Tonight I went to a Lexington Sinfonietta concert, thanks to my boss, who has a subscription but was going to be out of town this weekend, and so gave me his tickets.
Two nice things about the concert were the ease of finding the venue and the free parking. It was much less stressful than trying to attend a concert in Boston (I think I would go to many more concerts if only there were free parking.)
I was surprised to learn that the concert was sold out, but once I got inside, I realized that the hall (at the National Heritage Museum in Lexington) doesn’t seat all that many people. Still, it was a very healthy sized audience. I guess they like their classical music in Lexington.
I wasn’t sure what to expect from this group, since I hadn’t really heard much about them. Interestingly, just like with the Longwood Symphony, Jonathan McPhee is their new conductor (I think that’s four orchestras now, with the Boston Ballet and Symphony by the Sea!) At any rate, I thought the Sinfonietta sounded quite good. The ensemble seemed very together, at least within the strings. Unfortunately, the acoustics of the hall seemed to swallow up the brass a little bit and some of the low string parts.
The first piece they played was Stravinsky’s Danses Concertantes, which I had never heard before. The first few measures of the piece sounded almost like a modern version of the third Brandenburg concerto to me. Later on in the first movement, I was reminded of parts of Apollon Musagete, which I played a few years ago at MIT.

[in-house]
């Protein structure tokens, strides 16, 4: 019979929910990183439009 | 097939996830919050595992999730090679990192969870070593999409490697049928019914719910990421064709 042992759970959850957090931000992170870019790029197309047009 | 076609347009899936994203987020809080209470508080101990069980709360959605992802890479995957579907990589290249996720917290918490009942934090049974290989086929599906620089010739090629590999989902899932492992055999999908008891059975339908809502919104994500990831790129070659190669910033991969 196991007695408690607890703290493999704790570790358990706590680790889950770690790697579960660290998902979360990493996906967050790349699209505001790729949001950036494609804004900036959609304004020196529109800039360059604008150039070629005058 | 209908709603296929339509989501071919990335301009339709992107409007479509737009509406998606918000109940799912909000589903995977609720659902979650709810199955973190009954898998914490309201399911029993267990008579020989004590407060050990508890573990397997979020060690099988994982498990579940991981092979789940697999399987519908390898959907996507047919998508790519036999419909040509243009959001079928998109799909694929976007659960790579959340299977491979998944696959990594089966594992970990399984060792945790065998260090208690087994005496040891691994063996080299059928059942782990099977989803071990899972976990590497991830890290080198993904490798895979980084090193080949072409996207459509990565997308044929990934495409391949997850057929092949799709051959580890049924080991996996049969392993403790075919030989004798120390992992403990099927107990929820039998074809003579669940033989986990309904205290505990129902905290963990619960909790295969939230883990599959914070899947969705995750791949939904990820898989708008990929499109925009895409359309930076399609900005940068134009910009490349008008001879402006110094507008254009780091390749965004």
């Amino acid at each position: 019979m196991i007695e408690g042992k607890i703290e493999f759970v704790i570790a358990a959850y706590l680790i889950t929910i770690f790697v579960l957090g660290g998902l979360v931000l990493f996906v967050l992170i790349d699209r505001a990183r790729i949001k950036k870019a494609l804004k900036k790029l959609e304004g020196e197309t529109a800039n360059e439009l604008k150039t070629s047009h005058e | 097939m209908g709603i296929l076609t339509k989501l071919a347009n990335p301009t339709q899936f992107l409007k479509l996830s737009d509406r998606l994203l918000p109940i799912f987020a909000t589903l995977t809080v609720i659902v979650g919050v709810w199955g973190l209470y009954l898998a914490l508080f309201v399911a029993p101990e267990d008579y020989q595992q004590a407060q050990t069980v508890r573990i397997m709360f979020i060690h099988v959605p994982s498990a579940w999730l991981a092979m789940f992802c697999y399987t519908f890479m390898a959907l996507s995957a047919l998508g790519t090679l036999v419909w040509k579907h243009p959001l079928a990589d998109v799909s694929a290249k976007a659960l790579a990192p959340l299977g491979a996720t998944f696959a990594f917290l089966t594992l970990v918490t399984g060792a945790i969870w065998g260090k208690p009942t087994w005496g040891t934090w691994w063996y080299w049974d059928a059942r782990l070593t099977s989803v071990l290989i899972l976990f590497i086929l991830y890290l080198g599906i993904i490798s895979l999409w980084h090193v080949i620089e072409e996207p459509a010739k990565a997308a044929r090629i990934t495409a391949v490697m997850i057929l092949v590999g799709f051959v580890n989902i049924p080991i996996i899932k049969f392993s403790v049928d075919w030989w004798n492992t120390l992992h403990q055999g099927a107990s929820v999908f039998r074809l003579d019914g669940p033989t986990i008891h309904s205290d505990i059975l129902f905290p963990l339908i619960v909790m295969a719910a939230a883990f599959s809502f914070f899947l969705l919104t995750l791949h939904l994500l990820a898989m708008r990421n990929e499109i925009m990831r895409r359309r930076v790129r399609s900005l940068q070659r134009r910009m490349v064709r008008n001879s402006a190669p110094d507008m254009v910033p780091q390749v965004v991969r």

The second piece was Beethoven’s violin concerto. I’m afraid I can’t really say much good about the soloist, except that at least she never had to worry about being drowned out by the orchestra (she was quite loud). And I guess she played all the notes and never got lost. But her intonation was very approximate, and it just didn’t sound at all musical to me. Her tone was rather lacking in delicacy, refinement, and subtlety - in other words it was pretty much always loud and brash. The third movement was slightly better in spots, but in general I was very happy whenever the piece came to a tutti section.
The last piece on the program was Ravel’s Le Tombeau de Couperin - a piece I’ve heard many times on the radio, but never really remembered the name of. I think the orchestra sounded the best on this piece - the strings blended nicely, with a warm sound, and everyone did a great job bringing out the orchestral colors in the piece (which Ravel is known for, of course). The only thing I would’ve changed was to make the trumpet louder in the last movement.
Overall, I thought it was very nice, and I’m glad I went. I went to say hi to Jonathan backstage, after the concert. He really is such a nice guy. He seemed very pleased to see me there, and I told him I thought it sounded great. I’m glad I lucked out on choosing a good orchestra with a great conductor - I thought it might be hard to find another conductor I enjoyed playing with as much as I did with Dante at MIT.
Anyway, playing chamber music tomorrow morning - Brahms G minor piano quartet. Should be fun. (Too bad it wasn’t Amanda playing that Beethoven concerto tonight!)
Oh, and I still don’t have my car back yet! It’s been weeks! I’m not too happy with my insurance company right now.